- The Blush on the White Hibiscus Blossom (in Mishima on Stage: The Black Lizard and Other Plays, 2007)
  • Shiroari no su, 1956 (play)
  • Kindai nōgakushū, 1956 (plays)
    - Five Modern No Plays (contains Sotoba Komachi, The Damask Drum, Kantan, The Lady Aoi, Hanjo, translated by Donald Keene, 1957)
  • Shi wo kaku shonen, 1956 [The Boy Who Wrote Poetry]
  • Kinkakuji, 1956
    - The Temple of the Golden Pavilion (translated by Ivan Morris, 1959)
    - Kultainen temppeli (suom. Sirpa Kauppinen, 1961)
    - films: Enjo, 1958, dir. by Kon Ichikawa; 1976, dir. by Yoichi Takabayashi, screenplay by Yukio Mishima
  • Rokumei kan, 1956 (play)
    - The Rokumeikan (in My Friend Hitler and Other Plays of Mishima Yukio, translated by Hiroaki Sato, 2002)
    - film: 1986, dir. by Kon Ichikawa, starring Bunta Sugawara, Ruriko Asaoka, Koji Ishizaka, Kiichi Nakai
  • Kōfuku Gō shuppan, 1956
  • Hanjo, 1957 (play)
    - Hanjo (in Five Modern No Plays, 1957)
    - Hanjo (suom. Tuomas Anhava, 1964)
    - TV drama 1964, prod. Mainostelevisio (MTV), dir. Jyri Schreck & Ere Kokkonen, starring Eija-Elina Bergholm, Pirkko Peltonen, Jarmo Alonen, Tuomas Anhava
  • Busu, 1957 (play)
    - Busu / Sweet Poison (in Mishima on Stage: The Black Lizard and Other Plays, 2007)
  • Daishogai, 1957 (play)
    - Steeplechase (in Mishima on Stage: The Black Lizard and Other Plays, 2007)
  • Bitoku no yoromeki , 1957
    - film: 1957, dir. by Kô Nakahira, screenplay by Kaneto Shindô
  • Mishima Yukio senshu, 1957-59 (19 vols.)
  • Gendai shōsetsu wa koten tari-uru ka, 1957
  • Gakuya de kakareta Engeki-ron, 1957
    - Backstage Essays (in My Friend Hitler and Other Plays of Mishima Yukio, translated by Hiroaki Sato, 2002)
  • Bara to kaizoku, 1958 (play)
  • Musume gonomi Obitori no ike, 1958 (play)
    - Sash Stealing Pond (in Mishima on Stage: The Black Lizard and Other Plays, 2007)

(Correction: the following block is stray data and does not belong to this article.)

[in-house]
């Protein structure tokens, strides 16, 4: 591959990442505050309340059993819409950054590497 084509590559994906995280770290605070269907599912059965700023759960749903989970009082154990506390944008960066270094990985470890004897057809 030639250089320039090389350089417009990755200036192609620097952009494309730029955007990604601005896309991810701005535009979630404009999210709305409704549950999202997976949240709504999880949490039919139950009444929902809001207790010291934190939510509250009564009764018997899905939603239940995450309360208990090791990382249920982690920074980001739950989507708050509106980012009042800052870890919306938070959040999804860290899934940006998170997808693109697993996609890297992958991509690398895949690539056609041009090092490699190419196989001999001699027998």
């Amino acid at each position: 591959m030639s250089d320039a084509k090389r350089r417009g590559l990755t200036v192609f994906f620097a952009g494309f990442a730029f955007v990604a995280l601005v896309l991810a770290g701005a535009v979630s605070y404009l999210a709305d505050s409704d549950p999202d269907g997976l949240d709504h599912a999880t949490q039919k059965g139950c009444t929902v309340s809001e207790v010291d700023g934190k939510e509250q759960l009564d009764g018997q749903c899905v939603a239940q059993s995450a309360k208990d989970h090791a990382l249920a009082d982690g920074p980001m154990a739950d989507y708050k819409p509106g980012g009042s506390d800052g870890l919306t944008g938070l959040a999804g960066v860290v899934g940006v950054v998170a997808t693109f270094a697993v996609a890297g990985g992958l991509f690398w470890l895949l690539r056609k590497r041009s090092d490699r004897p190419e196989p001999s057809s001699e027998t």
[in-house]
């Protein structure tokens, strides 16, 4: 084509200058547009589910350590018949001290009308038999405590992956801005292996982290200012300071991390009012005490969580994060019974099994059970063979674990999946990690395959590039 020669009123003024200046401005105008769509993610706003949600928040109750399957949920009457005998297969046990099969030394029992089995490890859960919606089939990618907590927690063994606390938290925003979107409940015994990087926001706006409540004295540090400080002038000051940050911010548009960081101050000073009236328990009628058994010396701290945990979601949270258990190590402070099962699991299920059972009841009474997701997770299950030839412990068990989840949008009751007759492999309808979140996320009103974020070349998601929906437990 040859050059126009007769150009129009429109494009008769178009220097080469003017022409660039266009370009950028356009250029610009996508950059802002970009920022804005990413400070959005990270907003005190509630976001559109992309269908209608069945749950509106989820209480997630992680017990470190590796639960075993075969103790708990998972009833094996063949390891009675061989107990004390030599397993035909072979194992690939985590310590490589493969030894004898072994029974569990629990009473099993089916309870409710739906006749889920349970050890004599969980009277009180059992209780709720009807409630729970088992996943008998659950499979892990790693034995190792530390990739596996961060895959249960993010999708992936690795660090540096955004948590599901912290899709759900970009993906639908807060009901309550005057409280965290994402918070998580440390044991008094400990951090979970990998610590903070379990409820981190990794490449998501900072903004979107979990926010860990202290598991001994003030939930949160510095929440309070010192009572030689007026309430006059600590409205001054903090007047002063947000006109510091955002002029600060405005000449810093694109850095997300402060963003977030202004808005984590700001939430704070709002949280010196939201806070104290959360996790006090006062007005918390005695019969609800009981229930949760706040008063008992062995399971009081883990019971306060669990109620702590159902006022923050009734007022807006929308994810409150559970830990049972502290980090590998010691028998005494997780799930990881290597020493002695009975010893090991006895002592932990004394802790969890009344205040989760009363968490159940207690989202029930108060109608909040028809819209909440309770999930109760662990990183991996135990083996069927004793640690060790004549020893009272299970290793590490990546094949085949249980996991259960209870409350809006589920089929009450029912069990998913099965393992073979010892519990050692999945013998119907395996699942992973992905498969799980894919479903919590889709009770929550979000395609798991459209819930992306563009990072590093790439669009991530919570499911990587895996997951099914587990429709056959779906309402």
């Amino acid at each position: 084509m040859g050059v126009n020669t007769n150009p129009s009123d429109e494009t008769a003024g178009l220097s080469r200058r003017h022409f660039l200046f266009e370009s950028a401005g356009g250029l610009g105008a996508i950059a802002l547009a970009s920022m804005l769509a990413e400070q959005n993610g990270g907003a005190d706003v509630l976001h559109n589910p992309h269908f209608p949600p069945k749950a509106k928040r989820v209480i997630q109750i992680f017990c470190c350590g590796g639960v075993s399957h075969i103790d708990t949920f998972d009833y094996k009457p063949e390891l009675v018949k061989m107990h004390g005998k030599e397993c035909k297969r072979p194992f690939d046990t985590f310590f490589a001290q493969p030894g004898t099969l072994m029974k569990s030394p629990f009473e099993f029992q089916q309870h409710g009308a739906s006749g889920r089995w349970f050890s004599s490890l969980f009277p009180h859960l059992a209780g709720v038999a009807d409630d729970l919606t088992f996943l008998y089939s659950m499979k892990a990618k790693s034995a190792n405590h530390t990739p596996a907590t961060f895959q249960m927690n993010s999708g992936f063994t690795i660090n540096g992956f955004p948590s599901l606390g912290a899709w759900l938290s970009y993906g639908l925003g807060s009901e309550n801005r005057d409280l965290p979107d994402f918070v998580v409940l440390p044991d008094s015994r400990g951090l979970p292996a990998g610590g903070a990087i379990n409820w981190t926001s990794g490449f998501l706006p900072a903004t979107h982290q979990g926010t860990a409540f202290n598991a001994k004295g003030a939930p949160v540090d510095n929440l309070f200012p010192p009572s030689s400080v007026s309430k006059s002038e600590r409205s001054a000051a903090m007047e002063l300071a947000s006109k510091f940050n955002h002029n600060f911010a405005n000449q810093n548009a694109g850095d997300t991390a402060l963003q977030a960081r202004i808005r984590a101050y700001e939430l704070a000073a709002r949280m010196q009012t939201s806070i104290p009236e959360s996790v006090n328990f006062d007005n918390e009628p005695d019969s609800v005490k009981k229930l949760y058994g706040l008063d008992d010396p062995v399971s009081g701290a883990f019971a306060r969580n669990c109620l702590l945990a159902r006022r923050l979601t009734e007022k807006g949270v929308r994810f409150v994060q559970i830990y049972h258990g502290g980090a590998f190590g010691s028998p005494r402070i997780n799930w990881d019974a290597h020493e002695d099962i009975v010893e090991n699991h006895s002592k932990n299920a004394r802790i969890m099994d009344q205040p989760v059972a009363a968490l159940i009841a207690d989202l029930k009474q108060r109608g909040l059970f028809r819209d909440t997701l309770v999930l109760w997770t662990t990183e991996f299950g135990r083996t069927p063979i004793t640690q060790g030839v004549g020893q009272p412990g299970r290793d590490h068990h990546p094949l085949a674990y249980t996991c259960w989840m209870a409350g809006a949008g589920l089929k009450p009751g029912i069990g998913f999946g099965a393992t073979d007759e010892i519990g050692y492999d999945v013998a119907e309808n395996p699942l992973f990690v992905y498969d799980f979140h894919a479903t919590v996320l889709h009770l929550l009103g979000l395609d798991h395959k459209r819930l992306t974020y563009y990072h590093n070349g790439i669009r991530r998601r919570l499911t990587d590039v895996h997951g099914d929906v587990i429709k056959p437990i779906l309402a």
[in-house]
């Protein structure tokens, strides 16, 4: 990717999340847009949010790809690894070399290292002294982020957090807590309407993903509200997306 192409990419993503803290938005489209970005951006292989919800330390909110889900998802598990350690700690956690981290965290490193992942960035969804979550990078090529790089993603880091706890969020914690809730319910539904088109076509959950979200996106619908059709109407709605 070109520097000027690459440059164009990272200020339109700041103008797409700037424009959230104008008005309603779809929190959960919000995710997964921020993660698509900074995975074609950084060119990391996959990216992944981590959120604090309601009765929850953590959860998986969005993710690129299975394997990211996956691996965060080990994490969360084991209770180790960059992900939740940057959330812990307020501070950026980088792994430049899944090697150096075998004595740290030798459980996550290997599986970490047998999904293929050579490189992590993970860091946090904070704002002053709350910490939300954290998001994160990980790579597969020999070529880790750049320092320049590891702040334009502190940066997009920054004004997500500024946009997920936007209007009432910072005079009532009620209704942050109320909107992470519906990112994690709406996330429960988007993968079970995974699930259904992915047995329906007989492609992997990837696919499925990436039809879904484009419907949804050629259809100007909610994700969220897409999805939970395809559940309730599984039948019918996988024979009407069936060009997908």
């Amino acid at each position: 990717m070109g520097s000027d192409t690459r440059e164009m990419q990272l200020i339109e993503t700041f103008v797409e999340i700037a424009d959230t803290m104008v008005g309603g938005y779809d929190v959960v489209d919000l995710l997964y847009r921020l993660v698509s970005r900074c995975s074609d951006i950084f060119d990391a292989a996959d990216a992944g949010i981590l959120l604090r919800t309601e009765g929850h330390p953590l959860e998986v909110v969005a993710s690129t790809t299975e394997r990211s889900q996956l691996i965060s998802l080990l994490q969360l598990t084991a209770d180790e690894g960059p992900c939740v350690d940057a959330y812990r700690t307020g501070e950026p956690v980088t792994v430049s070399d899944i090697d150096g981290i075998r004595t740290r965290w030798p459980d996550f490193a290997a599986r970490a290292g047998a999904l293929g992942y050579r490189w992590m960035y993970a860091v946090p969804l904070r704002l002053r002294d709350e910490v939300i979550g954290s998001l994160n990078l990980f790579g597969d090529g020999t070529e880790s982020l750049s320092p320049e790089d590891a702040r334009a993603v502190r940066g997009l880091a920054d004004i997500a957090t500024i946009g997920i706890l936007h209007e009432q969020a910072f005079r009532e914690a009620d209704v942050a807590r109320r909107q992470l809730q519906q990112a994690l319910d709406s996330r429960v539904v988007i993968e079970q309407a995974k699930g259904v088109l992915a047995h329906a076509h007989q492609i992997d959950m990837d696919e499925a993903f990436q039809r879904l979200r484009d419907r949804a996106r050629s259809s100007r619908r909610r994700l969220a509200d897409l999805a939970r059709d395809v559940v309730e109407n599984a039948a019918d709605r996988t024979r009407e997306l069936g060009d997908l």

• Hashizukushi, 1958
  • Ratai to Isho, 1959
  • Kyōko no Ie, 1959
  • Fudōtoku kyōiku kōza, 1959
  • Rokusei Nakamura Utaemon, 1959 (editor)
  • Yūkoku, 1960
    - 'Patriotism' (in Death in Midsummer and Other Stories, translated by Geoffrey W. Sargent, 1966) / Patriotism (translated by Geoffrey W. Sargent, 1995)
    - film: 1966, dir. by Domoto Masaki, Yukio Mishima, screenplay by Yukio Mishima
  • Yoroboshi, 1960 (play)
    - Yoroboshi: The Blind Young Man (translated by Ted T. Takaya, in Modern Japanese Drama, 1979
  • Nettaiju, 1960 (play)
    - Tropical Tree (in Japanese Quarterly 11, 1964)
  • Ojōsan, 1960
    - film: 1961, dir. by Taro Yuge, screenplay by Kimiyuki Hasegawa
  • Utage no ato, 1960
    - After the Banquet (translated by Donald Keene, 1963)
    - Juhlan jälkeen (suom. Helvi Vasara, 1966)
  • Toka no Kiku, 1961 (play)
  • Suta, 1961
    - Star (translated by Sam Bett, 2019)
  • Kurotokage, 1961 (play, stage adaptation of Edogwa Rampo's story)
    - The Black Lizard (in Mishima on Stage: The Black Lizard and Other Plays, edited by Laurence Kominz, 2007)
    - films: 1962, dir. by Umetsugu Inoue; 1968, dir. by Kinji Fukasaku, starring Akihiro Miwa, Isao Kimura
  • Kemono no Tawamure, 1961
    - The Frolic of the Beasts (translated from the Japanese by Andrew Clare, 2018)
    - film 1964, dir. by Sokichi Tomimoto, screenplay by Kazuro Funabashi
  • Nagasugita haru, 1961
  • Utsukushii hoshi, 1962
  • Ai no shissō, 1962
  • Mishima Yukio gikyoku zenshū, 1962 (plays)
  • Kuro Tokaae, 1962 (play)
    - The Black Lizard (in Mishima on Stage: The Black Lizard and Other Plays, 2007)
  • Nikutai no gakkō, 1963 [School of Flesh]
    - films: 1965, dir. by Ryo Kinoshita, adaptation by Toshirô Ide; L'École de la chair, 1998, dir. by Benoît Jacquot, starring Isabelle Huppert, Vincent Martinez, Vincent Lindon, Marthe Keller
  • Gogo no eikō, 1963